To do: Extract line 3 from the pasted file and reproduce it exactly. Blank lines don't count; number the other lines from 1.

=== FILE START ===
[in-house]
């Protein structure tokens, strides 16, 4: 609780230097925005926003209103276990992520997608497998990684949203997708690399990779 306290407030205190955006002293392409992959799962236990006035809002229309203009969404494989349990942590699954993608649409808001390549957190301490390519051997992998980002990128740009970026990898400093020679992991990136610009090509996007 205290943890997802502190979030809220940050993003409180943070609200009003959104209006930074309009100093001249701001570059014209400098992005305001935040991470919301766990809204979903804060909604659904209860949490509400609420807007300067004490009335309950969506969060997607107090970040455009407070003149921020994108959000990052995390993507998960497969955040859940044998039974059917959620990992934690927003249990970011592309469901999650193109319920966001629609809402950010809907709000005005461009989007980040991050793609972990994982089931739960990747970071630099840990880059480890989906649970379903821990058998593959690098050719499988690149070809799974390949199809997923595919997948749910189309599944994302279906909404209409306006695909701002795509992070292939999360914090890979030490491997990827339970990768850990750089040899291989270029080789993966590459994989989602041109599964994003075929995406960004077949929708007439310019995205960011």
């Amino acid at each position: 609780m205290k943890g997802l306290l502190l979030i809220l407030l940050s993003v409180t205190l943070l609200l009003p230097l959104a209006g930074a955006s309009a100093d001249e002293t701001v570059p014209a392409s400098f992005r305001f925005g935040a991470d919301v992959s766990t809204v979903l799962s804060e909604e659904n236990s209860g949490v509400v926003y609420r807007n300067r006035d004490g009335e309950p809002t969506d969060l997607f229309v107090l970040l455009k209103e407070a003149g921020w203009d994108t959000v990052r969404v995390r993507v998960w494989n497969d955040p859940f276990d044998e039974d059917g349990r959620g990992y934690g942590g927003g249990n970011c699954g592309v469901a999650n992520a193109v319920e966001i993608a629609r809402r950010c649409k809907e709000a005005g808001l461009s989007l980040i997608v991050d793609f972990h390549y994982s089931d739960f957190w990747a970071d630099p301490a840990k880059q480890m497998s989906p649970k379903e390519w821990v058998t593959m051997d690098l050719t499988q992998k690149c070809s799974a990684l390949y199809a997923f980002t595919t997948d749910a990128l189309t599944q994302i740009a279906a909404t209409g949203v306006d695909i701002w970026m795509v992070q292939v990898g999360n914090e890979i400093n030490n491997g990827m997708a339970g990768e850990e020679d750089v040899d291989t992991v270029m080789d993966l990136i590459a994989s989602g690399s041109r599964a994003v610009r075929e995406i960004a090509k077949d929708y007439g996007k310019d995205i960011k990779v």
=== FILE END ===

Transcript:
């Amino acid at each position: 609780m205290k943890g997802l306290l502190l979030i809220l407030l940050s993003v409180t205190l943070l609200l009003p230097l959104a209006g930074a955006s309009a100093d001249e002293t701001v570059p014209a392409s400098f992005r305001f925005g935040a991470d919301v992959s766990t809204v979903l799962s804060e909604e659904n236990s209860g949490v509400v926003y609420r807007n300067r006035d004490g009335e309950p809002t969506d969060l997607f229309v107090l970040l455009k209103e407070a003149g921020w203009d994108t959000v990052r969404v995390r993507v998960w494989n497969d955040p859940f276990d044998e039974d059917g349990r959620g990992y934690g942590g927003g249990n970011c699954g592309v469901a999650n992520a193109v319920e966001i993608a629609r809402r950010c649409k809907e709000a005005g808001l461009s989007l980040i997608v991050d793609f972990h390549y994982s089931d739960f957190w990747a970071d630099p301490a840990k880059q480890m497998s989906p649970k379903e390519w821990v058998t593959m051997d690098l050719t499988q992998k690149c070809s799974a990684l390949y199809a997923f980002t595919t997948d749910a990128l189309t599944q994302i740009a279906a909404t209409g949203v306006d695909i701002w970026m795509v992070q292939v990898g999360n914090e890979i400093n030490n491997g990827m997708a339970g990768e850990e020679d750089v040899d291989t992991v270029m080789d993966l990136i590459a994989s989602g690399s041109r599964a994003v610009r075929e995406i960004a090509k077949d929708y007439g996007k310019d995205i960011k990779v």